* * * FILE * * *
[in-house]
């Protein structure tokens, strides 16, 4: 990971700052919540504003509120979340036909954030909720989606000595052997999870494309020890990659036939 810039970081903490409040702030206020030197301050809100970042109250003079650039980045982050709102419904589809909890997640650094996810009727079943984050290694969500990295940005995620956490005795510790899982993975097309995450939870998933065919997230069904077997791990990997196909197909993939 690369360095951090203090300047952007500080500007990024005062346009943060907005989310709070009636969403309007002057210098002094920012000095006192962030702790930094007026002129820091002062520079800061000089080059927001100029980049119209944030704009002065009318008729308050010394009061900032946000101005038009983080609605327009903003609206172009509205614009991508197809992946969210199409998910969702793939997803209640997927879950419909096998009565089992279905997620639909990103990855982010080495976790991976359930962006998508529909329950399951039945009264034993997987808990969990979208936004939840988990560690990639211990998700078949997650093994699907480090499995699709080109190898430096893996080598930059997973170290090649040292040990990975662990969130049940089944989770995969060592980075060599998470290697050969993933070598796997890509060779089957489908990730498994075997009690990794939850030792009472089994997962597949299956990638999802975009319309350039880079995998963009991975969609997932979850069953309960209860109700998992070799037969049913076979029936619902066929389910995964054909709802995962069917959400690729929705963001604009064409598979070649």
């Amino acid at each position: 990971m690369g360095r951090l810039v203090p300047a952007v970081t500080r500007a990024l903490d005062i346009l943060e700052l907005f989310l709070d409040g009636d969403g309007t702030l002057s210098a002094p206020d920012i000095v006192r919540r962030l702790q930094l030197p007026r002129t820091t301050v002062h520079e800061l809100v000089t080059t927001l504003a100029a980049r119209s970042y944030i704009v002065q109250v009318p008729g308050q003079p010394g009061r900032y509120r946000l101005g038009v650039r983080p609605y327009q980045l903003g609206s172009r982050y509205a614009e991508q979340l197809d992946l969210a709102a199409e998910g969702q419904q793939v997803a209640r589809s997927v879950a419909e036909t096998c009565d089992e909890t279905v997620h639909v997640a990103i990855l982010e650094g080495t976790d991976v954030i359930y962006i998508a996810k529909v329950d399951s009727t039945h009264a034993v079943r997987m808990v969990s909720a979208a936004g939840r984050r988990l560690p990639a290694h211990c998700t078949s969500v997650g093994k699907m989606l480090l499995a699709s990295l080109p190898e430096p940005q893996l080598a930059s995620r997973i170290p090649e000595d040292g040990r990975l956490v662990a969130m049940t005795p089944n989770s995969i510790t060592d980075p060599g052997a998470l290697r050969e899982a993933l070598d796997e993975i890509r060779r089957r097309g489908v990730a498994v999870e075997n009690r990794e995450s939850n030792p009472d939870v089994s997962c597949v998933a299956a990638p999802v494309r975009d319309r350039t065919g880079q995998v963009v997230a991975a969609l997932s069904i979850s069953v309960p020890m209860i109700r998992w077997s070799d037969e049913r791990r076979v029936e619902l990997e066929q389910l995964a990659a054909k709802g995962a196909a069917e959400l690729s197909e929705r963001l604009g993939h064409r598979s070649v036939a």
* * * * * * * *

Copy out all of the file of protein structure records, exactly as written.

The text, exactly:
[in-house]
């Protein structure tokens, strides 16, 4: 990971700052919540504003509120979340036909954030909720989606000595052997999870494309020890990659036939 810039970081903490409040702030206020030197301050809100970042109250003079650039980045982050709102419904589809909890997640650094996810009727079943984050290694969500990295940005995620956490005795510790899982993975097309995450939870998933065919997230069904077997791990990997196909197909993939 690369360095951090203090300047952007500080500007990024005062346009943060907005989310709070009636969403309007002057210098002094920012000095006192962030702790930094007026002129820091002062520079800061000089080059927001100029980049119209944030704009002065009318008729308050010394009061900032946000101005038009983080609605327009903003609206172009509205614009991508197809992946969210199409998910969702793939997803209640997927879950419909096998009565089992279905997620639909990103990855982010080495976790991976359930962006998508529909329950399951039945009264034993997987808990969990979208936004939840988990560690990639211990998700078949997650093994699907480090499995699709080109190898430096893996080598930059997973170290090649040292040990990975662990969130049940089944989770995969060592980075060599998470290697050969993933070598796997890509060779089957489908990730498994075997009690990794939850030792009472089994997962597949299956990638999802975009319309350039880079995998963009991975969609997932979850069953309960209860109700998992070799037969049913076979029936619902066929389910995964054909709802995962069917959400690729929705963001604009064409598979070649």
């Amino acid at each position: 990971m690369g360095r951090l810039v203090p300047a952007v970081t500080r500007a990024l903490d005062i346009l943060e700052l907005f989310l709070d409040g009636d969403g309007t702030l002057s210098a002094p206020d920012i000095v006192r919540r962030l702790q930094l030197p007026r002129t820091t301050v002062h520079e800061l809100v000089t080059t927001l504003a100029a980049r119209s970042y944030i704009v002065q109250v009318p008729g308050q003079p010394g009061r900032y509120r946000l101005g038009v650039r983080p609605y327009q980045l903003g609206s172009r982050y509205a614009e991508q979340l197809d992946l969210a709102a199409e998910g969702q419904q793939v997803a209640r589809s997927v879950a419909e036909t096998c009565d089992e909890t279905v997620h639909v997640a990103i990855l982010e650094g080495t976790d991976v954030i359930y962006i998508a996810k529909v329950d399951s009727t039945h009264a034993v079943r997987m808990v969990s909720a979208a936004g939840r984050r988990l560690p990639a290694h211990c998700t078949s969500v997650g093994k699907m989606l480090l499995a699709s990295l080109p190898e430096p940005q893996l080598a930059s995620r997973i170290p090649e000595d040292g040990r990975l956490v662990a969130m049940t005795p089944n989770s995969i510790t060592d980075p060599g052997a998470l290697r050969e899982a993933l070598d796997e993975i890509r060779r089957r097309g489908v990730a498994v999870e075997n009690r990794e995450s939850n030792p009472d939870v089994s997962c597949v998933a299956a990638p999802v494309r975009d319309r350039t065919g880079q995998v963009v997230a991975a969609l997932s069904i979850s069953v309960p020890m209860i109700r998992w077997s070799d037969e049913r791990r076979v029936e619902l990997e066929q389910l995964a990659a054909k709802g995962a196909a069917e959400l690729s197909e929705r963001l604009g993939h064409r598979s070649v036939a």